iMahal Interview Series:
M. Vidyasagar
May 19, 2000

iMahal: The growth of the Internet is a global phenomenon; thanks for facilitating it in India. Were there any other high-level committees?!
Sagar: Several, but I would like to mention only one more that was quite satisfying. I was a member of the Andhra Pradesh Task Force on IT. During 1997, the CM of AP set up a Task Force on IT, to draw up a report which eventually became a part of AP's Vision 2020 document. A part of this was also the statewide APSWAN, which connects 23 district Headquarters with the state secretariat in Hyderabad and also the Software Technology Park in the capital city. I took part in drawing up the specifications and in choosing the firm that was awarded the contract to commission APSWAN.

iMahal: This sounds like a fair bit of administration. It is remarkable that along with all your management responsibilities, you were able to find time to conduct research. Tell us what have you been working on lately?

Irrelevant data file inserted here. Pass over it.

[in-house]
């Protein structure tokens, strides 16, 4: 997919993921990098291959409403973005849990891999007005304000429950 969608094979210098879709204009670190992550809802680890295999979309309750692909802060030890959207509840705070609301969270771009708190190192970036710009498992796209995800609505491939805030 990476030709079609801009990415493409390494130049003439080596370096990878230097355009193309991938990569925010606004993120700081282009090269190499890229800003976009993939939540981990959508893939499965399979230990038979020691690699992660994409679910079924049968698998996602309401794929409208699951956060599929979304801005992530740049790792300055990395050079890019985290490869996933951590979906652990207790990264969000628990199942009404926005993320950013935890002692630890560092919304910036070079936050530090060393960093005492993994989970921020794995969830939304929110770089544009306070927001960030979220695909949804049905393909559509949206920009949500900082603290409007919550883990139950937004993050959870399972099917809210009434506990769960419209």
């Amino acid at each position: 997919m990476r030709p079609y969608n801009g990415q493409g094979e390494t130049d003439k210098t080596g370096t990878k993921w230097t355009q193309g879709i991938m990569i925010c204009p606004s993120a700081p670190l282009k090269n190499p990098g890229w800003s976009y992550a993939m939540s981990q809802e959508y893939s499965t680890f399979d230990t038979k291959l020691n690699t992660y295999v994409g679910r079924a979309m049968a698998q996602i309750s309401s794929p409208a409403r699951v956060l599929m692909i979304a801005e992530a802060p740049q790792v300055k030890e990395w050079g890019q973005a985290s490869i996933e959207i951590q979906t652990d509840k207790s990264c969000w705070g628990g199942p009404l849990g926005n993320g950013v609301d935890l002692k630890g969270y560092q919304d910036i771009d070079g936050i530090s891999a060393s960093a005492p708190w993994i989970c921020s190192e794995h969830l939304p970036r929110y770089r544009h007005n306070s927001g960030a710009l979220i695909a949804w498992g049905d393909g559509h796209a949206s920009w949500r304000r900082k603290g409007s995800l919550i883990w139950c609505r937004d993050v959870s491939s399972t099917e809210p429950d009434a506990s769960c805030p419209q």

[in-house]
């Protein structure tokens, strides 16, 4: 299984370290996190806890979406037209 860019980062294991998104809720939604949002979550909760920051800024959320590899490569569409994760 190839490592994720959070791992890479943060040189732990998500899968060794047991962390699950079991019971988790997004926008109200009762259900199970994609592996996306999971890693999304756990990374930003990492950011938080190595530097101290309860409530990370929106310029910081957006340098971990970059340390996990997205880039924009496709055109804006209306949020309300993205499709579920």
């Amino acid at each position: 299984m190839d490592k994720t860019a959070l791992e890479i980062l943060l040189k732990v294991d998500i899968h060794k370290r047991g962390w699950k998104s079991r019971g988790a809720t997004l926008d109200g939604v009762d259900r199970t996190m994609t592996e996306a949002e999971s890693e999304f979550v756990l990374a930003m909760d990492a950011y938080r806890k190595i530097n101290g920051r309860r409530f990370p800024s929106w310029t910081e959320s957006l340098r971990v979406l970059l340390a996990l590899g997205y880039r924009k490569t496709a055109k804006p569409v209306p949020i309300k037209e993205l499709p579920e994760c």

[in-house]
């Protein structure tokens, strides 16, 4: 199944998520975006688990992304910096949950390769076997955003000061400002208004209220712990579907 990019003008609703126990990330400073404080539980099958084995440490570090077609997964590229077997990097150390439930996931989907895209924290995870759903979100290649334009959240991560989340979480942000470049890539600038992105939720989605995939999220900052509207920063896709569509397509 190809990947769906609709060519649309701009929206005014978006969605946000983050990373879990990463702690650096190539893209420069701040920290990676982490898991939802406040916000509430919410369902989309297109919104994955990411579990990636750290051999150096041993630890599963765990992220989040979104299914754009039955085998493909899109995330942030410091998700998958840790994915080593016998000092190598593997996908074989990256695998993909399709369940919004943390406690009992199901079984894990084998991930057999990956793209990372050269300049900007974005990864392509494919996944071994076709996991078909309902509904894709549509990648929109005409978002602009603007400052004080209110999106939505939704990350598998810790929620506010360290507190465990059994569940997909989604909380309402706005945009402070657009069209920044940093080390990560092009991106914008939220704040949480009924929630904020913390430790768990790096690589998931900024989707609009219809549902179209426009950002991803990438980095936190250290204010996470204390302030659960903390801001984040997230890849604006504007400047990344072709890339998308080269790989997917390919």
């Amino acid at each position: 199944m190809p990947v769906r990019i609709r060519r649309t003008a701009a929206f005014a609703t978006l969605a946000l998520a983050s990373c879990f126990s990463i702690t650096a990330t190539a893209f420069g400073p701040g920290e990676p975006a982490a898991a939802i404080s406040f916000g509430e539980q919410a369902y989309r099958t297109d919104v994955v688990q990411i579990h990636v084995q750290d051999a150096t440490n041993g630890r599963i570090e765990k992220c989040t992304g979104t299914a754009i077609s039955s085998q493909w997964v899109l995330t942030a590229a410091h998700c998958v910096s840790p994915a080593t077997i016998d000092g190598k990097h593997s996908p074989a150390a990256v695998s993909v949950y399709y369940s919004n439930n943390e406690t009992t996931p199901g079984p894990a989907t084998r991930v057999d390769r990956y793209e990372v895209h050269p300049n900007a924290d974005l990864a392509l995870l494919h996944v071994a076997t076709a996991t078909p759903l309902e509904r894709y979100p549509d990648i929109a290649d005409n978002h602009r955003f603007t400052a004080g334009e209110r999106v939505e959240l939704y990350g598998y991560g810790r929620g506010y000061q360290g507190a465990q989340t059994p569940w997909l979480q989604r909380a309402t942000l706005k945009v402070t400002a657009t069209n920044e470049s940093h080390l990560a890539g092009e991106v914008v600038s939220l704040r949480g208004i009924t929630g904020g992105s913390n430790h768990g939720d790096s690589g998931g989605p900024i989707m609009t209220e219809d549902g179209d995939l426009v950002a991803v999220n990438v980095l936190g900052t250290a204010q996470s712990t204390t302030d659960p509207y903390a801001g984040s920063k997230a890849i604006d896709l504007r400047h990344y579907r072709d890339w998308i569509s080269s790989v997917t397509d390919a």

Sagar: For the past few years I have been working on an area known as statistical learning theory. Different aspects of the theory go under different names, such as computational learning theory, and PAC (probably approximately correct) learning theory. This theory can be used to explain, in a mathematically precise way, why neural networks can "learn" and "generalize." In addition to this, statistical learning theory can be used to develop efficient (i.e., polynomial-time) randomized algorithms for solving problems in robust control design that are otherwise intractable.

iMahal: Impressive! Let's change gears a bit. You spent a fairly large portion of your academic time in Canada. Tell us about your professional career in Canada in particular, and around the world in general.
Sagar: I left India just short of my thirteenth birthday, midway through what was then called Seventh Form, or 12th Standard in today's parlance. My family (father, mother, myself and younger sister) emigrated to the U.S. There I completed the 12th grade, and then joined university at the age of thirteen. I received all of my degrees, namely B.Sc., M.Sc. and Ph.D. (all in Electrical Engineering) from the University of Wisconsin in Madison. I am proud to say that in 1995 my alma mater honoured me by giving me a "Distinguished Service Citation" (essentially a recognition as a distinguished alumnus).